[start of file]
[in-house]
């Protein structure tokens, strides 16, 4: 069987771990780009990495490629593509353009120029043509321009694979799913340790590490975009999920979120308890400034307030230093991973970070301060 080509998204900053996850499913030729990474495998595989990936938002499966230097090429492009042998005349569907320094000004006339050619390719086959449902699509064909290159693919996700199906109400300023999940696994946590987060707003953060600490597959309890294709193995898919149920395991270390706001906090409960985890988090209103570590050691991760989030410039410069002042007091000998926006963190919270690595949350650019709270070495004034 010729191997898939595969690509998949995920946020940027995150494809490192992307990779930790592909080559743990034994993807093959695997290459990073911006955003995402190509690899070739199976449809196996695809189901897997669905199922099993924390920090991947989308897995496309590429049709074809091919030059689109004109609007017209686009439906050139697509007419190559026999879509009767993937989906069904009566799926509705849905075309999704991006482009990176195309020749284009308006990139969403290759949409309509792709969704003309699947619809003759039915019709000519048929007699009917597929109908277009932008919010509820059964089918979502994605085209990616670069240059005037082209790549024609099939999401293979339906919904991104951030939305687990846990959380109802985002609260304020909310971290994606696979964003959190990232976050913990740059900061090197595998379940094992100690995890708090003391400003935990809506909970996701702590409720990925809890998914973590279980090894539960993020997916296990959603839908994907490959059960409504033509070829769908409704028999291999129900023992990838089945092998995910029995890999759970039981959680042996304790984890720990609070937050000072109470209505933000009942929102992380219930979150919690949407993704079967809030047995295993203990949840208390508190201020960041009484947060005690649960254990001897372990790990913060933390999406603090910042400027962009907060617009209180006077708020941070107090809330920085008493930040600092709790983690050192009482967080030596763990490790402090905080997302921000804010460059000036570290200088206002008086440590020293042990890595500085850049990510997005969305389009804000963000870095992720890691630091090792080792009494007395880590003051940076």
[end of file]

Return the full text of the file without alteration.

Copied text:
[in-house]
């Protein structure tokens, strides 16, 4: 069987771990780009990495490629593509353009120029043509321009694979799913340790590490975009999920979120308890400034307030230093991973970070301060 080509998204900053996850499913030729990474495998595989990936938002499966230097090429492009042998005349569907320094000004006339050619390719086959449902699509064909290159693919996700199906109400300023999940696994946590987060707003953060600490597959309890294709193995898919149920395991270390706001906090409960985890988090209103570590050691991760989030410039410069002042007091000998926006963190919270690595949350650019709270070495004034 010729191997898939595969690509998949995920946020940027995150494809490192992307990779930790592909080559743990034994993807093959695997290459990073911006955003995402190509690899070739199976449809196996695809189901897997669905199922099993924390920090991947989308897995496309590429049709074809091919030059689109004109609007017209686009439906050139697509007419190559026999879509009767993937989906069904009566799926509705849905075309999704991006482009990176195309020749284009308006990139969403290759949409309509792709969704003309699947619809003759039915019709000519048929007699009917597929109908277009932008919010509820059964089918979502994605085209990616670069240059005037082209790549024609099939999401293979339906919904991104951030939305687990846990959380109802985002609260304020909310971290994606696979964003959190990232976050913990740059900061090197595998379940094992100690995890708090003391400003935990809506909970996701702590409720990925809890998914973590279980090894539960993020997916296990959603839908994907490959059960409504033509070829769908409704028999291999129900023992990838089945092998995910029995890999759970039981959680042996304790984890720990609070937050000072109470209505933000009942929102992380219930979150919690949407993704079967809030047995295993203990949840208390508190201020960041009484947060005690649960254990001897372990790990913060933390999406603090910042400027962009907060617009209180006077708020941070107090809330920085008493930040600092709790983690050192009482967080030596763990490790402090905080997302921000804010460059000036570290200088206002008086440590020293042990890595500085850049990510997005969305389009804000963000870095992720890691630091090792080792009494007395880590003051940076």